A man mauled on a plane by a military veteran’s emotional support dog is seeking damages from the airline and the animal’s owner.
Marlin Jackson was sitting in the window seat when he was savaged during boarding of the Delta Air Lines flight from Atlanta to San Diego, according to court documents.
The dog had been sitting in the lap of the neighbouring passenger when it attacked his face and pinned him to the aircraft’s window, it is alleged.
The lawsuit says that Mr Jackson, who is from Alabama, bled “so profusely that the entire row of seats had to be removed from the airplane”.
It adds that the victim suffered cuts and puncture wounds to his face and upper body, which needed 28 stitches.
The June 2017 attack drew national attention in the US and led Delta to tighten up its rules on emotional support animals, including requiring a “confirmation of animal training” form and other documents.
Mr Jackson is now suing for compensation on grounds of negligence.
Giving details of the attack, the lawsuit says that while Mr Jackson was fastening his seatbelt “the animal began to growl” at him before biting him several times.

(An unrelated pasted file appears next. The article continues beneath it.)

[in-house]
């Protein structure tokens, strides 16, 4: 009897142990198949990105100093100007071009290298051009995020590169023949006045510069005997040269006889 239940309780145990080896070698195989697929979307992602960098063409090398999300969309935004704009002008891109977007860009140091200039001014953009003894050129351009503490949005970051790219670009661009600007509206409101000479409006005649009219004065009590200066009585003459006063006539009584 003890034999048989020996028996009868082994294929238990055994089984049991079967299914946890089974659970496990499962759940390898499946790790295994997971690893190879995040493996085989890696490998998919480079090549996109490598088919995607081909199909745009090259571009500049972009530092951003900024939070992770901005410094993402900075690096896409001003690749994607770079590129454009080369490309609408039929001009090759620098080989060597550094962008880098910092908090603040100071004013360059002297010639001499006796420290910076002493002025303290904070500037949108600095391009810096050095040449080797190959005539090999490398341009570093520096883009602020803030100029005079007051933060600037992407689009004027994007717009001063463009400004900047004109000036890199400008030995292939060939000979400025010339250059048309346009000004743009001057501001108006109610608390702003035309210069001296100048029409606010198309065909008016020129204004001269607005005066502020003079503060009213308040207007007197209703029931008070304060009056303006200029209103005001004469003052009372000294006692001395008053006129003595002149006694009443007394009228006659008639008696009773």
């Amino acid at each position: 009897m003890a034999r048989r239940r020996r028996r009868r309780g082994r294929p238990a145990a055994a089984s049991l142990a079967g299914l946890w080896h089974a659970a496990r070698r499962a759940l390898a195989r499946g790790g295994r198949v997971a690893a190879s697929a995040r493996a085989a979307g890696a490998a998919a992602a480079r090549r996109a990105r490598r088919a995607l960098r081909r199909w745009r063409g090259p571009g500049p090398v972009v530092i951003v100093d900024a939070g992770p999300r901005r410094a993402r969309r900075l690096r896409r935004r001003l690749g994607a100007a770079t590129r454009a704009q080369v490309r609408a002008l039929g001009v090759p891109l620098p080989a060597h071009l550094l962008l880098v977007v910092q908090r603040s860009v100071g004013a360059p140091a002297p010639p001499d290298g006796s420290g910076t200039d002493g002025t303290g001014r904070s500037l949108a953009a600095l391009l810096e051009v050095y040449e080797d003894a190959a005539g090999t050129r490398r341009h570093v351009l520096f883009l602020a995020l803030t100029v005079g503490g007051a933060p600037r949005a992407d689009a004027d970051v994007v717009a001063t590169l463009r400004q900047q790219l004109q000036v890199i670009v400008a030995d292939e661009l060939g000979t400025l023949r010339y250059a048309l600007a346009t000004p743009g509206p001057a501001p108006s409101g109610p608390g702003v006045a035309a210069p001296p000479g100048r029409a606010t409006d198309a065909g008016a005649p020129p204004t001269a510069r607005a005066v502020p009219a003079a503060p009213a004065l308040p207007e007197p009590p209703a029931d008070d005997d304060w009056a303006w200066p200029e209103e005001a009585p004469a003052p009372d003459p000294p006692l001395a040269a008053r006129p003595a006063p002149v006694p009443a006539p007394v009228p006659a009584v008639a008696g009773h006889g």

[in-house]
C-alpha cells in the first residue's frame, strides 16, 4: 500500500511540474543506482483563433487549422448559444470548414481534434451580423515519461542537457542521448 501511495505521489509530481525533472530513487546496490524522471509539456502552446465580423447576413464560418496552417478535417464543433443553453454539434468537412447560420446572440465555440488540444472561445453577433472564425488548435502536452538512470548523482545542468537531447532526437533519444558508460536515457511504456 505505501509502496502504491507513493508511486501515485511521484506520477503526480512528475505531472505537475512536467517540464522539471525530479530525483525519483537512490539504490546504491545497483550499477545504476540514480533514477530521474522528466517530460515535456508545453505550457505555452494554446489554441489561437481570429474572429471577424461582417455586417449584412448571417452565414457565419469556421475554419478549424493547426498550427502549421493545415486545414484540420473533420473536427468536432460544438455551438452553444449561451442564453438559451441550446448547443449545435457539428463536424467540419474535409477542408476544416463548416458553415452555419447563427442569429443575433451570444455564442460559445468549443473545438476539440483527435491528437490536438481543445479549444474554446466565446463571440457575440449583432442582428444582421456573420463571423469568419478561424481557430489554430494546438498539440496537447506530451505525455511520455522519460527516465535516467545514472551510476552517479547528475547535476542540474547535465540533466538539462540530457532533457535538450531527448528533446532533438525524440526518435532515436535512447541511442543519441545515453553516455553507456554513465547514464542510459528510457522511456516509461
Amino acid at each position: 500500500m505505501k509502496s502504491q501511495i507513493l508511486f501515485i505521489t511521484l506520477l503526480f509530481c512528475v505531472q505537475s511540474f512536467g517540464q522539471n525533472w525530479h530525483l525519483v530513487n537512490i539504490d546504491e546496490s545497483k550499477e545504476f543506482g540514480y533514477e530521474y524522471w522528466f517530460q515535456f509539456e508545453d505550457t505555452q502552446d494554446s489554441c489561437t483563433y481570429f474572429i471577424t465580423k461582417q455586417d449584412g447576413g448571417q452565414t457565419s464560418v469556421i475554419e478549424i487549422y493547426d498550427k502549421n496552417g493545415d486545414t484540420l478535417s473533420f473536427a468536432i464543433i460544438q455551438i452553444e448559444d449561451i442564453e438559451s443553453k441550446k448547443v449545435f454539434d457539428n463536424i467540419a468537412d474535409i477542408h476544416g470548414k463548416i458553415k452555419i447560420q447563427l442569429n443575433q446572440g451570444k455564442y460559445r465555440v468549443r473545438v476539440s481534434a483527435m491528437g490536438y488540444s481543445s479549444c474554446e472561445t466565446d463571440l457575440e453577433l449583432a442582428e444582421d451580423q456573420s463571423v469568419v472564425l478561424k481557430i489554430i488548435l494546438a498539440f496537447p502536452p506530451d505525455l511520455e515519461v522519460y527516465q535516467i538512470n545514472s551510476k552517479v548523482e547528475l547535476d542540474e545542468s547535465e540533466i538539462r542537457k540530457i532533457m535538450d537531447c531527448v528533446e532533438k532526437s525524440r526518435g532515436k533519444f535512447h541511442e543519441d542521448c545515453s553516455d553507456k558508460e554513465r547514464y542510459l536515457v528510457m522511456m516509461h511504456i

“The attack was briefly interrupted when the animal was pulled away from Mr Jackson. However, the animal broke free and again mauled Mr Jackson’s face,” the court documents state.
The damage claim states that Mr Jackson suffered permanent injury and loss of sensation in parts of his face, “severe physical pain and suffering”, and emotional distress and mental anguish, loss of income or earning potential, and substantial medical bills.
“His entire lifestyle has been severely impaired by this attack,” according to the lawsuit.
It claims Delta “took no action to verify or document the behavioural training of the large animal”, adding: “Such measures were feasible at the time but were not in effect until after this attack.”
Delta “knew or should have known that subjecting passengers and animals to close physical interaction in the confined, cramped and anxious quarters of the cabin, presented a reasonably foreseeable harm,” it said.
The dog’s owner was named in the police report as marine veteran Ronald Kevin Mundy Jr of Mills River, North Carolina, who had “advised that the dog was issued to him for support”.
Officers recorded the animal as a “chocolate lab pointer mix.”
The lawsuit alleges that Mr Mundy “knew or in the exercise of reasonable care, should have known that his large animal was foreseeably dangerous, especially when confined to the cramped and anxious quarters of the passenger cabin of an airplane”.
The lawsuit seeks damages for pain and suffering, lost wages, medical expenses and emotional pain, suffering and mental anguish.
Delta has said it does not comment on pending legal action.
Source: SKY NEWS